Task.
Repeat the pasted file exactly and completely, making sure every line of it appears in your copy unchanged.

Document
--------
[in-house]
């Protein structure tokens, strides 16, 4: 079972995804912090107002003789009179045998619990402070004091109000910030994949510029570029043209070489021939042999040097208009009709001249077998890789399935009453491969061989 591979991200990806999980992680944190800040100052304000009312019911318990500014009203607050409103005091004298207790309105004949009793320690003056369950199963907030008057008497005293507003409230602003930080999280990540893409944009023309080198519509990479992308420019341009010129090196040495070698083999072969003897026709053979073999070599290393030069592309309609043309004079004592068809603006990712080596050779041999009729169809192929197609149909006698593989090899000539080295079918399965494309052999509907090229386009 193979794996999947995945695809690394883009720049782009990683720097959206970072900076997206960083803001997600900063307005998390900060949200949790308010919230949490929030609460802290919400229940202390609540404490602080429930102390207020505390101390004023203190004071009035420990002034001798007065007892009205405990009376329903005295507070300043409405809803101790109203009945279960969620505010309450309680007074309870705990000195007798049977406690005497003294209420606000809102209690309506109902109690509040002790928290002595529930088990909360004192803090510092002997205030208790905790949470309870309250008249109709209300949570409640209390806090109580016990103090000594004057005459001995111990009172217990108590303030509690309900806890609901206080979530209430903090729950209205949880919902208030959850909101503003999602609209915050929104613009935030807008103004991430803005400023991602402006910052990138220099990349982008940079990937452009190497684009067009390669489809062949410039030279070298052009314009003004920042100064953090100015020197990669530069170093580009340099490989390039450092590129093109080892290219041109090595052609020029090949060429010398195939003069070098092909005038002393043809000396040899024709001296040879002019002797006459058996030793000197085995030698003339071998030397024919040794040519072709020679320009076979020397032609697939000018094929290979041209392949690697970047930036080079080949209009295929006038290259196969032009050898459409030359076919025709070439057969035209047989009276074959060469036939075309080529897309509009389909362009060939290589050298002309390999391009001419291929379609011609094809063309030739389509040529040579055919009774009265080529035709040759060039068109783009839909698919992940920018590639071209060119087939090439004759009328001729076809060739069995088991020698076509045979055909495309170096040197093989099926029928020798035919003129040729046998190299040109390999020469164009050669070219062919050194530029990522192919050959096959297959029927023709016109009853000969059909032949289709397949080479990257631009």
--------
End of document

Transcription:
[in-house]
């Protein structure tokens, strides 16, 4: 079972995804912090107002003789009179045998619990402070004091109000910030994949510029570029043209070489021939042999040097208009009709001249077998890789399935009453491969061989 591979991200990806999980992680944190800040100052304000009312019911318990500014009203607050409103005091004298207790309105004949009793320690003056369950199963907030008057008497005293507003409230602003930080999280990540893409944009023309080198519509990479992308420019341009010129090196040495070698083999072969003897026709053979073999070599290393030069592309309609043309004079004592068809603006990712080596050779041999009729169809192929197609149909006698593989090899000539080295079918399965494309052999509907090229386009 193979794996999947995945695809690394883009720049782009990683720097959206970072900076997206960083803001997600900063307005998390900060949200949790308010919230949490929030609460802290919400229940202390609540404490602080429930102390207020505390101390004023203190004071009035420990002034001798007065007892009205405990009376329903005295507070300043409405809803101790109203009945279960969620505010309450309680007074309870705990000195007798049977406690005497003294209420606000809102209690309506109902109690509040002790928290002595529930088990909360004192803090510092002997205030208790905790949470309870309250008249109709209300949570409640209390806090109580016990103090000594004057005459001995111990009172217990108590303030509690309900806890609901206080979530209430903090729950209205949880919902208030959850909101503003999602609209915050929104613009935030807008103004991430803005400023991602402006910052990138220099990349982008940079990937452009190497684009067009390669489809062949410039030279070298052009314009003004920042100064953090100015020197990669530069170093580009340099490989390039450092590129093109080892290219041109090595052609020029090949060429010398195939003069070098092909005038002393043809000396040899024709001296040879002019002797006459058996030793000197085995030698003339071998030397024919040794040519072709020679320009076979020397032609697939000018094929290979041209392949690697970047930036080079080949209009295929006038290259196969032009050898459409030359076919025709070439057969035209047989009276074959060469036939075309080529897309509009389909362009060939290589050298002309390999391009001419291929379609011609094809063309030739389509040529040579055919009774009265080529035709040759060039068109783009839909698919992940920018590639071209060119087939090439004759009328001729076809060739069995088991020698076509045979055909495309170096040197093989099926029928020798035919003129040729046998190299040109390999020469164009050669070219062919050194530029990522192919050959096959297959029927023709016109009853000969059909032949289709397949080479990257631009």